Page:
By Robert Thompson of Ilkley, Queensland, Australia
O sing to the Lord a new song; sing to the Lord, all the earth. Sing to the Lord, bless his name; tell of his salvation from day to day. Declare his glory among the nations, his marvelous works among all the peoples. —Psalm 96:1–3 NRSV
The business meeting had set the direction; the discussions were over. Ads were placed on community notice boards down at the local Woollies (store) advertising a free piano to anyone who would just take it away. But alas, after several months, there were no takers for the sad, old piano at church. After much procrastination and promises to have it gone, the day finally arrived. We would remove the old, iron-framed relic that could have once entertained the animals on the ark! It was now time to say farewell—ashes to ashes, dust to dust—as we took it to its final resting place at the dump.
It seemed a good idea to move it on a Tuesday when there were a few people at the church who could help load it. Before I strapped it in for its last journey, one of the workers hopped on the trailer to play one last tune. It was comical to see old Jack struggling to play “The Carnival Is Over” with a motley crowd of well-wishers adding their voices. Their not-so-melodious efforts strangely meshed with the old honkey-tonk sound of a piano that had seen better days.
At that moment, a young woman came up and asked what I was doing with the piano. I told her the next stop for the old relic was the local dump. She was horrified at my response. “I’ll take it,” she replied. “I’ve been looking for a piano—my doctor said I should get one for my daughter, but we can’t afford one.” As storm clouds gathered, I saw reasons this was not a good idea.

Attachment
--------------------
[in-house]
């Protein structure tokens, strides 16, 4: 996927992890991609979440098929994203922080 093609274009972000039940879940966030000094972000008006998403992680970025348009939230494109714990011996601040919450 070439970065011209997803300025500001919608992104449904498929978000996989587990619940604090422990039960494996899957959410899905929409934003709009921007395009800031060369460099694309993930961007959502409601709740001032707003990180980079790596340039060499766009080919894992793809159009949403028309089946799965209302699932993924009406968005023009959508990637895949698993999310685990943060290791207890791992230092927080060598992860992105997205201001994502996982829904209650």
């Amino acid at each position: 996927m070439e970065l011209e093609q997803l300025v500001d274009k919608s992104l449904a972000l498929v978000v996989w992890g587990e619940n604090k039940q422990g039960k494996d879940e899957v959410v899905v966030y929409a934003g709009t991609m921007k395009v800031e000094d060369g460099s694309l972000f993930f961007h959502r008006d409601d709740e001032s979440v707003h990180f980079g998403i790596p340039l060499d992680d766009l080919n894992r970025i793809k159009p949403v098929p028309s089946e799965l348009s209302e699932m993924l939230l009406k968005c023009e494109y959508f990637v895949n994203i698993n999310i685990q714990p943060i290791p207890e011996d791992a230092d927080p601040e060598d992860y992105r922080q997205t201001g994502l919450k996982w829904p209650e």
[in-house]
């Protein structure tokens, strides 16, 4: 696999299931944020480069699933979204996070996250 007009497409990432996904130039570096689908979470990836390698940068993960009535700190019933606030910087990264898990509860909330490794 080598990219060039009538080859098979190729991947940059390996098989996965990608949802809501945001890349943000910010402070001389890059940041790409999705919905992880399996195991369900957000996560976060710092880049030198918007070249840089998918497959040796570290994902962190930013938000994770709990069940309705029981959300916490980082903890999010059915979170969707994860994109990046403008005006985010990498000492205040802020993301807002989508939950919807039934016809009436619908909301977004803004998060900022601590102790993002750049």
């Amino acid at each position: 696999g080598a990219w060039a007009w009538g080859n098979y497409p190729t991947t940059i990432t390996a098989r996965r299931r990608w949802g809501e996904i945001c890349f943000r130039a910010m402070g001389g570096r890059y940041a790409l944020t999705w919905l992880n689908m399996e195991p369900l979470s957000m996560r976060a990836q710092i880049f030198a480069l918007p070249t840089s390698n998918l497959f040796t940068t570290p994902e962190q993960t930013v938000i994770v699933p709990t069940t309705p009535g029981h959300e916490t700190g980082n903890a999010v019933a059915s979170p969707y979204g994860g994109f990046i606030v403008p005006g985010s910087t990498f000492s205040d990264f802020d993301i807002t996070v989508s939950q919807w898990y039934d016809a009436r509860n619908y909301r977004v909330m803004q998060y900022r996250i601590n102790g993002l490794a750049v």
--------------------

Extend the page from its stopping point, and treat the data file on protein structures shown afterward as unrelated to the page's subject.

I told her that everything was organized to take this relic to the dump. Moving it to her house and unloading it would be too difficult for one person. It was heavy; it was going to rain any minute. I had every reason to deny her request. At this point God interrupted me, and I listened. This woman had a child with a learning disability, and if she had access to a musical instrument, preferably a piano, it could significantly affect her brain connectivity.
It was then that I let go and let God. “We will have to leave straight away and go directly to your house before the weather beats us,” I urged. The trailer barely fit in her garage, and she organized neighbors and friends to unload it the next day.
When I saw her next, she hugged me in tears. What a difference it made in their lives! She was so filled with gratitude and overwhelmed with joy the piano had found a new home and a new purpose. It astounded me, on reflection, that such a small action had such a momentous effect on someone’s life. When I thought the piano’s final song was “The Sounds of Silence,” God broke through with a new tune: “We’ve Only Just Begun.”
Prayer for Peace
Interrupt us any time, God. We know it must be important: a life to change, a burden to bear, a message to relay, or peace to share. We will listen.
Spiritual Practice: Music for Meditation
Identify a form of music for meditation. If hearing music is not an option, choose a song you can sing or play on a musical instrument. Choose music that carries a soulful, spiritual, or healing quality for you. Sit quietly and soak in the melody and resonance. Allow healing waves of sound to pierce body, spirit, and emotions. What do you feel or see as you listen? Does the music have colors? What spiritual message comes? How does the music restore, nurture, heal, or move you to compassionate response?
Today, God, or any time you want my attention, I will respond.